Meanwhile, negotiations began in July on the Trans-Atlantic Trade and Investment Partnership (TTIP) between the United States and the European Union, with the United States pushing the TPP as the starting point for talks. Once completed, the TTIP would be even bigger than the TPP, encompassing the world’s two largest economies. If tobacco companies are able to use loopholes in these trade agreements to undermine public health polices then the repercussions on smoking prevalence could be noticeable. To put this into perspective, after the United States used trade rules to force open Asian markets to western tobacco multinationals in the 1980s, smoking prevalence jumped by more than 10% within a year6 and those cigarettes were more expensive than the domestic brands. These are just a few examples of tobacco industry partnerships and trade liberalization processes that benefit the tobacco industry that could have devastating impacts on global health and development: by drowning markets in high-income countries and in developing countries in Africa, Latin America and Asia with cheap cigarettes. With the global NCDs epidemic on the rise – and predicted to cost US$ 47 trillion by 20307 – this is not what the world needs. Governments must be empowered to attain their public health objectives. However, the tobacco industry has already taken advantage of existing trade and investment agreements to oppose governments’ efforts to protect the health of their citizens. For example, Philip Morris International has challenged Uruguay’s graphic health warnings and restrictions on cigarette packages under the bilateral investment treaty (BIT) between Switzerland and Uruguay. Given such actions, negotiators of the TPP and TTIP must seriously consider the advice of civil society advocates to exempt tobacco from the final agreements. Governments must ensure that trade and investment agreements are not used to undermine their public health policies, including measures to combat the tobacco epidemic. Carving tobacco out of trade rules can be an essential tactic to save millions of lives, especially in developing countries vulnerable to the tobacco industry’s political pressure and marketing tactics.
If the global community is serious about implementing strategies to tackle the tobacco epidemic, there is another timely opportunity for reversing current trends.
With less than two years until the current UN Millennium Development Goals (MDGs) expire, governments have begun discussing what development goals they should be trying to achieve after 2015. The post-2015 development agenda, which will determine a new set of sustainable development goals (SDGs), provides a unique opportunity to remind world leaders about their health commitments and the need to focus on reducing the global toll caused by tobacco. Tobacco was left out of the MDGs. This was a missed opportunity to raise awareness amongst policy-makers about the tobacco epidemic and it limited the development resources that were devoted to implementing the tobacco control measures in the FCTC. However, the SDGs will focus on sustainable development, and given that tobacco use impacts nearly all areas of sustainable development – including health, economic development, environmental sustainability and social inclusion – supporting public health measures to reduce tobacco prevalence should be a key strategy to accelerating sustainable development. The groundwork has been laid. United Nations Member States could make tobacco control a global development priority by including in the SDGs, under an overarching health goal, the World Health Assembly target of a 30% relative reduction in tobacco prevalence by the year 2025.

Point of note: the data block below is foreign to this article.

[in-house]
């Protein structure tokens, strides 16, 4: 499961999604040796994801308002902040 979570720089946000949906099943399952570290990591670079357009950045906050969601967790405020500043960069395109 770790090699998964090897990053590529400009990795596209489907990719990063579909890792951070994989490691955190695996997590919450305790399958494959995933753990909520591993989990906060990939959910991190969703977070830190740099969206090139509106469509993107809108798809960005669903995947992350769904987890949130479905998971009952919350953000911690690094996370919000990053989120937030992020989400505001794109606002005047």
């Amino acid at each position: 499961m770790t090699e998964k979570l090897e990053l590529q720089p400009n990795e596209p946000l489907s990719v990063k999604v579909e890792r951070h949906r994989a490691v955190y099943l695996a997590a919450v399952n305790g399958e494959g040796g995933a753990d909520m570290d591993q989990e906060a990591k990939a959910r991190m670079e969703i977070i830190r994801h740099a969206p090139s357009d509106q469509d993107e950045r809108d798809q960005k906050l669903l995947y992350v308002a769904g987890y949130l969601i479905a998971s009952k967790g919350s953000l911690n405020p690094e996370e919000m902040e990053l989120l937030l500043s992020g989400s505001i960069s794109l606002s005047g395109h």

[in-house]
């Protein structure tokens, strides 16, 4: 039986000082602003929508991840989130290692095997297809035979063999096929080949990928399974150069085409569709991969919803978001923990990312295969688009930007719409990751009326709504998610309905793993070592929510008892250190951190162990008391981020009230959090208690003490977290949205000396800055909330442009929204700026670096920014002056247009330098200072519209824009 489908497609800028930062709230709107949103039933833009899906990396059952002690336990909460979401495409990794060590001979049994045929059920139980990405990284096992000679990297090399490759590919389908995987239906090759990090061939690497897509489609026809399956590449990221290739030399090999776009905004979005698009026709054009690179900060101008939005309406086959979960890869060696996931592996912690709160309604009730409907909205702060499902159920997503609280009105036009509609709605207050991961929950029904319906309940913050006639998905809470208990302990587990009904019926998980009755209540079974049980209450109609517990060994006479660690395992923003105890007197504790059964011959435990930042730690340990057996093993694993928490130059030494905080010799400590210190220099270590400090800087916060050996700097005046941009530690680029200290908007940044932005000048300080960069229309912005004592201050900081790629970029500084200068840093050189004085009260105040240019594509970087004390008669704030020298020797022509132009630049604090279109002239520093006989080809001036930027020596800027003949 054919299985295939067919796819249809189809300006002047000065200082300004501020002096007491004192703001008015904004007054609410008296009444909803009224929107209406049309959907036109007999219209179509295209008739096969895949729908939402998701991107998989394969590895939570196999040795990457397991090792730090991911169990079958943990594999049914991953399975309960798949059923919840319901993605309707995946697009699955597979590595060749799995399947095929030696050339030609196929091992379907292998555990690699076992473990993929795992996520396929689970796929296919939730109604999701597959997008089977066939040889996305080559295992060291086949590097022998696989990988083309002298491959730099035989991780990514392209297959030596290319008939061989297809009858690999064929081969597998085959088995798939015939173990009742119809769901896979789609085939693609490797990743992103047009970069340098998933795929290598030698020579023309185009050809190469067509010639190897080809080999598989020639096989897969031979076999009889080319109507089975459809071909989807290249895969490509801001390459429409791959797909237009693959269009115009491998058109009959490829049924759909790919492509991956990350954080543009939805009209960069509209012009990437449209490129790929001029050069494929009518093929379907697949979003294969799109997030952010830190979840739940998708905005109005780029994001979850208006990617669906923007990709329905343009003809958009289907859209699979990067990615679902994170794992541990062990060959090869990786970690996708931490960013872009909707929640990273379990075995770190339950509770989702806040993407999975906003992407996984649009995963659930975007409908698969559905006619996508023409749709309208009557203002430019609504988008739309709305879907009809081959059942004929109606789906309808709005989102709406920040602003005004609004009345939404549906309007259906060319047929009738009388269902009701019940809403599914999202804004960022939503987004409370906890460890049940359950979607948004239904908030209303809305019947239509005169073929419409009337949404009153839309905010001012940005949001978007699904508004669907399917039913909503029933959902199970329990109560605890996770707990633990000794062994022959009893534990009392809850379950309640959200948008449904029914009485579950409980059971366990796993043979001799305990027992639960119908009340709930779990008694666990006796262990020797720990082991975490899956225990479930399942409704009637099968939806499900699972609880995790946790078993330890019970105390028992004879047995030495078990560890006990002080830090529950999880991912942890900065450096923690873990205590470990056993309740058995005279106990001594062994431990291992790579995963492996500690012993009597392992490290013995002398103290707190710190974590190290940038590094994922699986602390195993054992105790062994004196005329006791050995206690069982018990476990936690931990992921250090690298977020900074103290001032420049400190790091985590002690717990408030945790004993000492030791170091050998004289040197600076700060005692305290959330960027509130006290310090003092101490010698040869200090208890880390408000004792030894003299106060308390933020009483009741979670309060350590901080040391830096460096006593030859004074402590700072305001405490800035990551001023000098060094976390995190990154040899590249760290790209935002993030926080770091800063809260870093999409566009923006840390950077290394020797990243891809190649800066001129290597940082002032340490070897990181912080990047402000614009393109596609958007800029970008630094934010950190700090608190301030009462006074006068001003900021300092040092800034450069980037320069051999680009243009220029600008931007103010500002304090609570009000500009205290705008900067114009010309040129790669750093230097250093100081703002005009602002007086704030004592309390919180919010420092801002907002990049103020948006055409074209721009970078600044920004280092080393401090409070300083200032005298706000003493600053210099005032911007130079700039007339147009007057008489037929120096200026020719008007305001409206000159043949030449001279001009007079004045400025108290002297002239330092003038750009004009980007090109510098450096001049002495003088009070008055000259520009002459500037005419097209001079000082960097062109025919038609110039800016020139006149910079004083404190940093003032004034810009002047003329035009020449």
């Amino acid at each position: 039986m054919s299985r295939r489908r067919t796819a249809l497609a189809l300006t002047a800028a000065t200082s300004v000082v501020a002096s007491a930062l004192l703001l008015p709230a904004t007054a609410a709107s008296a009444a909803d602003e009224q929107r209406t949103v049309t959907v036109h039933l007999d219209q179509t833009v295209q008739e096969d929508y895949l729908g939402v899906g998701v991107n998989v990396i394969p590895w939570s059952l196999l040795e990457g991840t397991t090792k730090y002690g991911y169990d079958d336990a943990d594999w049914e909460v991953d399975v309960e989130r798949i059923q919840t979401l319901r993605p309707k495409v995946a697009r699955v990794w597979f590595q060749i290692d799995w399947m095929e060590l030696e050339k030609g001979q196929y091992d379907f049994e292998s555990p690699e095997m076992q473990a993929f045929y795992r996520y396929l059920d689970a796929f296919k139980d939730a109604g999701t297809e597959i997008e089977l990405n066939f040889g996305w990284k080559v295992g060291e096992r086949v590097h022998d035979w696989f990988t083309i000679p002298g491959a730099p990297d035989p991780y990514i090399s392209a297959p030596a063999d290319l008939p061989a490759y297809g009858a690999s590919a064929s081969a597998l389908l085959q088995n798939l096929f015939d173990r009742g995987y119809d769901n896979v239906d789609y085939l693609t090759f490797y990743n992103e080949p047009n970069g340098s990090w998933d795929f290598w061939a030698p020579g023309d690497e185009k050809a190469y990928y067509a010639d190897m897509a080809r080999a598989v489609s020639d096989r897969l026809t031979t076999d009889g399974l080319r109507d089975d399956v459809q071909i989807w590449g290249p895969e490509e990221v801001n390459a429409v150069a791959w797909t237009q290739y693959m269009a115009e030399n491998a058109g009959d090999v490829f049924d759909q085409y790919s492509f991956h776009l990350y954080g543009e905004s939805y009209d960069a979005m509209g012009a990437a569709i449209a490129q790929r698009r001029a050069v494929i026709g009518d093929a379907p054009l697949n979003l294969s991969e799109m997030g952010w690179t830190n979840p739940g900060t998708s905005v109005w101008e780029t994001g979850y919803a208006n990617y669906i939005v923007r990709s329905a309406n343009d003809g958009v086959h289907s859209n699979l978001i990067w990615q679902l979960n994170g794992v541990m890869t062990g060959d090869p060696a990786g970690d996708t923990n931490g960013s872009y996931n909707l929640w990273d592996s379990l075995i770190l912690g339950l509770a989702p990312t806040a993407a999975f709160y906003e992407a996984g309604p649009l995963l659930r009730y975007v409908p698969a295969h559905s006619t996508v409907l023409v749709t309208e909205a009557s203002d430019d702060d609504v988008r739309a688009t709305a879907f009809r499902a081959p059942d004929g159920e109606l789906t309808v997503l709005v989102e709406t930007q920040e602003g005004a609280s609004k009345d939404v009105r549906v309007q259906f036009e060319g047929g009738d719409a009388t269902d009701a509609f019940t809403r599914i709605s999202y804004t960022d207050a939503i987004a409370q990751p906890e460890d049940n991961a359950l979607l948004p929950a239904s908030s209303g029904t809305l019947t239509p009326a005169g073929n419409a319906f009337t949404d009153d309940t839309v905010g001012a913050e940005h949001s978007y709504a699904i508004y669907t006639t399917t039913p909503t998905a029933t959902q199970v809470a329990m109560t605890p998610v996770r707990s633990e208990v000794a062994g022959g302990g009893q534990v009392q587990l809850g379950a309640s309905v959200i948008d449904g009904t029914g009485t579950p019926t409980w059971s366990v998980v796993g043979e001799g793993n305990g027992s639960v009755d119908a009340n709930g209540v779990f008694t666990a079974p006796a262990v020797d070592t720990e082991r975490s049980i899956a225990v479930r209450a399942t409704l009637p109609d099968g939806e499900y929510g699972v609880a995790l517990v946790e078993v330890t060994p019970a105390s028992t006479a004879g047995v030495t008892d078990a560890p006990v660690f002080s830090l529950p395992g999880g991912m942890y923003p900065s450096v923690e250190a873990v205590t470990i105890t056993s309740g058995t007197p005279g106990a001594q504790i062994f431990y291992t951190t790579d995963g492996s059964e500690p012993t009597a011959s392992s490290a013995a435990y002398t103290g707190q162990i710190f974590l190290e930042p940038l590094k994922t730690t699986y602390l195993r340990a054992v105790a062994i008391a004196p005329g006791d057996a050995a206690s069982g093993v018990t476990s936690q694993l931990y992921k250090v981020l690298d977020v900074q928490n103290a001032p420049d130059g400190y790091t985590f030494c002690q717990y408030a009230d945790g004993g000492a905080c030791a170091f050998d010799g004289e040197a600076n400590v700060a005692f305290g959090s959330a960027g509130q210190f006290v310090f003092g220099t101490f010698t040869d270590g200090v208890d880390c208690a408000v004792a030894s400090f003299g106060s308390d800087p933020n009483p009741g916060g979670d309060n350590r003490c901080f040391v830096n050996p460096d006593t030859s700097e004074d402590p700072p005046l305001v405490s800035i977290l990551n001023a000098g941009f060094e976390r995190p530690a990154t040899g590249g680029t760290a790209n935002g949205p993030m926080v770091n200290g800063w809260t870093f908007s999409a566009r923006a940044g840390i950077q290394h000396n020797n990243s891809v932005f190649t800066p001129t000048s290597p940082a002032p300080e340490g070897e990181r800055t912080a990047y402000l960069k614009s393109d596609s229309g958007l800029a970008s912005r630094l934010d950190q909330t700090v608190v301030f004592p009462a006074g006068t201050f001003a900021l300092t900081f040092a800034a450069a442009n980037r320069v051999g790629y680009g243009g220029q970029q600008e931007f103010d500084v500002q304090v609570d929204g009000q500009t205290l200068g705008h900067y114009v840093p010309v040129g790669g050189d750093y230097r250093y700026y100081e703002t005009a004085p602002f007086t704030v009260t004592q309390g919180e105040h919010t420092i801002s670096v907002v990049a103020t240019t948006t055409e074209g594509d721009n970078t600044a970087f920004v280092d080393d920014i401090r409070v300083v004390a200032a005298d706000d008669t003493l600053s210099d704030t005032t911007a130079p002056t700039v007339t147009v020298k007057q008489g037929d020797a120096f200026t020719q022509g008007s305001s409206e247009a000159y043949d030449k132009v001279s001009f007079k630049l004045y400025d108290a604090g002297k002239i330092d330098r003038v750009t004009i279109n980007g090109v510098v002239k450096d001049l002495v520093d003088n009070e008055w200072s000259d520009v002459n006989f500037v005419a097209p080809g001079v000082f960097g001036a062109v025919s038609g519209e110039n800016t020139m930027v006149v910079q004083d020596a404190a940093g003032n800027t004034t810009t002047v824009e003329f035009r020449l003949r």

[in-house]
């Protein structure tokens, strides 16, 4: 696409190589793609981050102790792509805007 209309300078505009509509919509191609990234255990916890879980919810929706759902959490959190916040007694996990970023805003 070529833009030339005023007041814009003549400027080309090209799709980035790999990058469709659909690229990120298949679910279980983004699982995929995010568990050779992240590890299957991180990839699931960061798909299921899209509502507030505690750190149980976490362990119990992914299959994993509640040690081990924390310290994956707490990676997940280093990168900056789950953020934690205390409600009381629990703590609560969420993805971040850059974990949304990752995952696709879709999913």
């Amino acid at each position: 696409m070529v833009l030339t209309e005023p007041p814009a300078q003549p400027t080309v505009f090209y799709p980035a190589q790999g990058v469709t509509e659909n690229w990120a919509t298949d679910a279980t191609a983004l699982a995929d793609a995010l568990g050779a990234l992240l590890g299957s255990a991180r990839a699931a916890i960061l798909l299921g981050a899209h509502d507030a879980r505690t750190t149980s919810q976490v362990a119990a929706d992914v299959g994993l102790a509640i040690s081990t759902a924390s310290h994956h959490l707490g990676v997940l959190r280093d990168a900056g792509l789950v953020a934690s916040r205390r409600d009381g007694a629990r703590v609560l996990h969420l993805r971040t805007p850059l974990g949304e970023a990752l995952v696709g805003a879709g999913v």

Implementing the FCTC’s measures would be the next step. These include increasing the price of tobacco products, comprehensively banning tobacco advertising, promotion and sponsorship, providing access to tobacco dependence treatment, requiring smoke-free public spaces, and mandating large, effective pictorial health warnings on cigarette packages.
In 2003, the world’s governments were unanimous in their decision to confront the tobacco epidemic by adopting the WHO FCTC. Unfortunately, that decision has not been universally implemented by governments and via intergovernmental processes. It is well past time that it was, and that stakeholders stopped recognizing “Big Tobacco” as just another industry and started seeing it for what it truly is: the vector for the world’s Number One cause of preventable death. Left unchecked, the tobacco epidemic risks undermining the progress made in global development over the past 50 years.
If governments are willing to exempt tobacco out of trade agreements, address the tobacco epidemic as a key development priority in the post-2015 development agenda, and accelerate the implementation of the FCTC, it is very likely that we can move the tipping point in favour of health and save hundreds of millions of lives.
2. United Nations Development Program. Discussion Paper. Addressing the Social Determinants of Noncommunicable Diseases; October 2013.
3. The World Health Organization. Global Health Risks. WHO Mortality and burden of disease attributable to selected major risks http://www.who.int/healthinfo/ global_burden_disease/GlobalHealthRisks_report_part2.pdf
4. Goodland JA, Watson C, Ledec G. Environmental management in tropical agriculture. Boulder, CO, Westview Press, 1984.
5. The International Labour Organization conventions on child labour are available from: http://www.ilo.org/ipec/facts/ILOconventionsonchildlabour/lang–en/index.htm; information on international conventions on child labour is available from: http://www.un.org/en/globalissues/briefingpapers/childlabour/intlconvs.shtml.
6. Wen, CP et al, The impact of the cigarette market opening in Taiwan, Tob Control 2005.
7. The Global Economic Burden of Non-communicable Diseases. Harvard School of Public Health. The World Economic Forum. 2011. http://www.weforum.org/reports/global-economic-burden-non-communicable-diseases
8. Marquez PV, Farrington, J. L. . The Challenge of Non-Communicable Diseases and Road Traffic Injuries in Sub-Saharan Africa. An Overview. Washington, DC: The World Bank; 2013.